I think the problem here is one of level of detail. While vectorization works great for making an image that can scale infinitely, it relies on firm patterns that can be mathematically described.
Unfortunately, real life is full of imperfections and variations that make it impossible to describe in a pure vector format, at-least with any meaningful gain. We could theoretically make a vector format that maps every single pixel, but then we’d have a raster image that couldn’t scale any better than a normal raster image.
Image and video compression are already the applications of the kind of thinking you are talking about. They look for the patterns that can be identified to reduce the storage required and when using lossy compression, they bend the rules further to get a match so that they can reduce the amount of information necessary to represent the image.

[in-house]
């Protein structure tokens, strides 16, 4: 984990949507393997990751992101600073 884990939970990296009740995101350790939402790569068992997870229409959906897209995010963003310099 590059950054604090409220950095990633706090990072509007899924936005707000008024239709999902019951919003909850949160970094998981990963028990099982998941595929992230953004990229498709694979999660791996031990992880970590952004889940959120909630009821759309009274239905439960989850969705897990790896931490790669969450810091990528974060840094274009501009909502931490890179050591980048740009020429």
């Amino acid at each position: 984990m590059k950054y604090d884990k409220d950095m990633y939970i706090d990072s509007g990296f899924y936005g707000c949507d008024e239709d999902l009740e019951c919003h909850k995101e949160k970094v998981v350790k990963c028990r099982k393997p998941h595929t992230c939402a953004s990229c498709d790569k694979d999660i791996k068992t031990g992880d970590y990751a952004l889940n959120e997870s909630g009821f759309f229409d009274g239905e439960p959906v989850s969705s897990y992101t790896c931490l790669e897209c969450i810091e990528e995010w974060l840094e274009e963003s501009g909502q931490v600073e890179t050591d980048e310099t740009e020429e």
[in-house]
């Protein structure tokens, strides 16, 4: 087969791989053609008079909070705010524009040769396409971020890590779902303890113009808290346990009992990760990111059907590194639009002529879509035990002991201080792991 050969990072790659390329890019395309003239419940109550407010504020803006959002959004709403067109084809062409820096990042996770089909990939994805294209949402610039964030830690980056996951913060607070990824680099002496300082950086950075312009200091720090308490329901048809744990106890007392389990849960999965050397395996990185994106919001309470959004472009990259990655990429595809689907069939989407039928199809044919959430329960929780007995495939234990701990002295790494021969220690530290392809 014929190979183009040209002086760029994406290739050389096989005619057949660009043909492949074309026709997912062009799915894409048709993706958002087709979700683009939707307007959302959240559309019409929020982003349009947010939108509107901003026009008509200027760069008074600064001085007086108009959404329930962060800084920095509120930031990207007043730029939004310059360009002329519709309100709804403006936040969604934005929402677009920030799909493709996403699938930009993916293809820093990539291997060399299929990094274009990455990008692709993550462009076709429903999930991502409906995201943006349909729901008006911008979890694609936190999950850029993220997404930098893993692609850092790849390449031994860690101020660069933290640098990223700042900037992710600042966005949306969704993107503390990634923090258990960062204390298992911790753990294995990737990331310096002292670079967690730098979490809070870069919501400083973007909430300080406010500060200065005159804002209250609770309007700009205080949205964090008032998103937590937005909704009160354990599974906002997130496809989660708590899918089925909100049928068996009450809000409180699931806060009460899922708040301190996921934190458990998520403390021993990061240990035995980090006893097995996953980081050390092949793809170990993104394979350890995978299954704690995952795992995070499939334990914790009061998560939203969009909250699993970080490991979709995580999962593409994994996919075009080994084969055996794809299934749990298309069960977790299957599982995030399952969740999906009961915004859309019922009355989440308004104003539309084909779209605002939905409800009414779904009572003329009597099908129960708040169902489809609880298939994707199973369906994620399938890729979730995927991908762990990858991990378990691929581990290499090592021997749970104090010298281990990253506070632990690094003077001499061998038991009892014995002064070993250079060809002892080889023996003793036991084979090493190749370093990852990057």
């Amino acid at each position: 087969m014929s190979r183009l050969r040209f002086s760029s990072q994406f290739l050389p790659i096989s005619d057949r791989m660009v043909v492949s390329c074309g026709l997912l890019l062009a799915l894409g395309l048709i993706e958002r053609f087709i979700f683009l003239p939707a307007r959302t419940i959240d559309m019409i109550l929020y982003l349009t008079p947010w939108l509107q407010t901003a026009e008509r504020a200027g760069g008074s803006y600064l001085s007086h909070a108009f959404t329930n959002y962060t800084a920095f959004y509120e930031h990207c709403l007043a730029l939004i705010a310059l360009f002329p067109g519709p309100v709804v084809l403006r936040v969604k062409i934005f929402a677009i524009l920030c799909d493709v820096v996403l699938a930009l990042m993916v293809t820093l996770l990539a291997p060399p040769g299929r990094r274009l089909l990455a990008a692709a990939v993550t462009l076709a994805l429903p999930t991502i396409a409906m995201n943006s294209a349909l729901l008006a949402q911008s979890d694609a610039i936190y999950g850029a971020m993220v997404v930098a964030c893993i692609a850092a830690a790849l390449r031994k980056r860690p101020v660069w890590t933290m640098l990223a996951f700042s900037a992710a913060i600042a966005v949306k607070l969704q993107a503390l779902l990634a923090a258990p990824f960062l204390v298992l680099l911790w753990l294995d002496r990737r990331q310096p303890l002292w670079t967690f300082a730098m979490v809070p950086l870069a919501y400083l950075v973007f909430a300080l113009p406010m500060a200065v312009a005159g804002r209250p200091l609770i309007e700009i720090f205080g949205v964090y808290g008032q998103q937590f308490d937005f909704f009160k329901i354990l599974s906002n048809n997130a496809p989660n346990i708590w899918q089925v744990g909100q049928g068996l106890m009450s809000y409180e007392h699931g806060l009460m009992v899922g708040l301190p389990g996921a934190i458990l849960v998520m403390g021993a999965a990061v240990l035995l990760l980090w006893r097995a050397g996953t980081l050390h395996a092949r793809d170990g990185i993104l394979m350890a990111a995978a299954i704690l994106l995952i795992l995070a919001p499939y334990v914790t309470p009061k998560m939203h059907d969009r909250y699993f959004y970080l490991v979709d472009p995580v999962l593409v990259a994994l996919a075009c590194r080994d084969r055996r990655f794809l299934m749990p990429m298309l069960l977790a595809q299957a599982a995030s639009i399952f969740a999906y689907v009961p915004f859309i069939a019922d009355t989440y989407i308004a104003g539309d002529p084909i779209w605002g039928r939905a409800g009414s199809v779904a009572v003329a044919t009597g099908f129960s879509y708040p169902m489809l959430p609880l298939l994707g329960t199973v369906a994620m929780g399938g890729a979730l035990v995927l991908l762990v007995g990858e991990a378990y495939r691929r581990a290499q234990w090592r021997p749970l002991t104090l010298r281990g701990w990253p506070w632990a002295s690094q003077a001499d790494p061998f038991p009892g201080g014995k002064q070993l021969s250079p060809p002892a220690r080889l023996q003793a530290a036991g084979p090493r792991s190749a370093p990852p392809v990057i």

Vectorizing the image is another level of extreme for this, but you will notice that the image quality always drops significantly when such vectorization is applied (due to the loss of the random information that makes a photo look like real life.)
As for whether a vector image of a scene is a photo or not. I think that’s a really hard question to answer. Personally, I’d say yes, if it is a rendering of real life based on sampling the light (regardless of how lifelike it may be), I think that it probably could be considered a photograph, but I could also see how someone might see it as more akin to a painting at that point as well. I don’t think there is a strong line answer there.